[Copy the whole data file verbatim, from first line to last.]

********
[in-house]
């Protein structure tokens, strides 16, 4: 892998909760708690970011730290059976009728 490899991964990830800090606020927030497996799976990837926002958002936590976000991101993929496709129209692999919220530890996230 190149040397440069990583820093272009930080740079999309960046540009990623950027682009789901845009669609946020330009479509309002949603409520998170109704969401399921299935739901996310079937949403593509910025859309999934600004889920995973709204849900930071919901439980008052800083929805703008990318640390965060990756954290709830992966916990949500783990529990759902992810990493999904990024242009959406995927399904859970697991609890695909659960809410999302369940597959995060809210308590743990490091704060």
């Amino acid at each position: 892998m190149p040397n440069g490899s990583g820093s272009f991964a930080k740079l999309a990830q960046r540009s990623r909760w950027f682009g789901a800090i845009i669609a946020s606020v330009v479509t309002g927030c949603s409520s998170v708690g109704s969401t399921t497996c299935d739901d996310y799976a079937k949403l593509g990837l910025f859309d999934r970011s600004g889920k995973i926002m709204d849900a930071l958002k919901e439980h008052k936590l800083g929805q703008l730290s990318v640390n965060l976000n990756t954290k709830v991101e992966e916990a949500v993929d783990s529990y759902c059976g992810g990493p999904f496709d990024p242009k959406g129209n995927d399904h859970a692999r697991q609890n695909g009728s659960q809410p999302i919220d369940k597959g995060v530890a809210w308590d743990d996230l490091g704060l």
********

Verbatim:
[in-house]
């Protein structure tokens, strides 16, 4: 892998909760708690970011730290059976009728 490899991964990830800090606020927030497996799976990837926002958002936590976000991101993929496709129209692999919220530890996230 190149040397440069990583820093272009930080740079999309960046540009990623950027682009789901845009669609946020330009479509309002949603409520998170109704969401399921299935739901996310079937949403593509910025859309999934600004889920995973709204849900930071919901439980008052800083929805703008990318640390965060990756954290709830992966916990949500783990529990759902992810990493999904990024242009959406995927399904859970697991609890695909659960809410999302369940597959995060809210308590743990490091704060």
């Amino acid at each position: 892998m190149p040397n440069g490899s990583g820093s272009f991964a930080k740079l999309a990830q960046r540009s990623r909760w950027f682009g789901a800090i845009i669609a946020s606020v330009v479509t309002g927030c949603s409520s998170v708690g109704s969401t399921t497996c299935d739901d996310y799976a079937k949403l593509g990837l910025f859309d999934r970011s600004g889920k995973i926002m709204d849900a930071l958002k919901e439980h008052k936590l800083g929805q703008l730290s990318v640390n965060l976000n990756t954290k709830v991101e992966e916990a949500v993929d783990s529990y759902c059976g992810g990493p999904f496709d990024p242009k959406g129209n995927d399904h859970a692999r697991q609890n695909g009728s659960q809410p999302i919220d369940k597959g995060v530890a809210w308590d743990d996230l490091g704060l």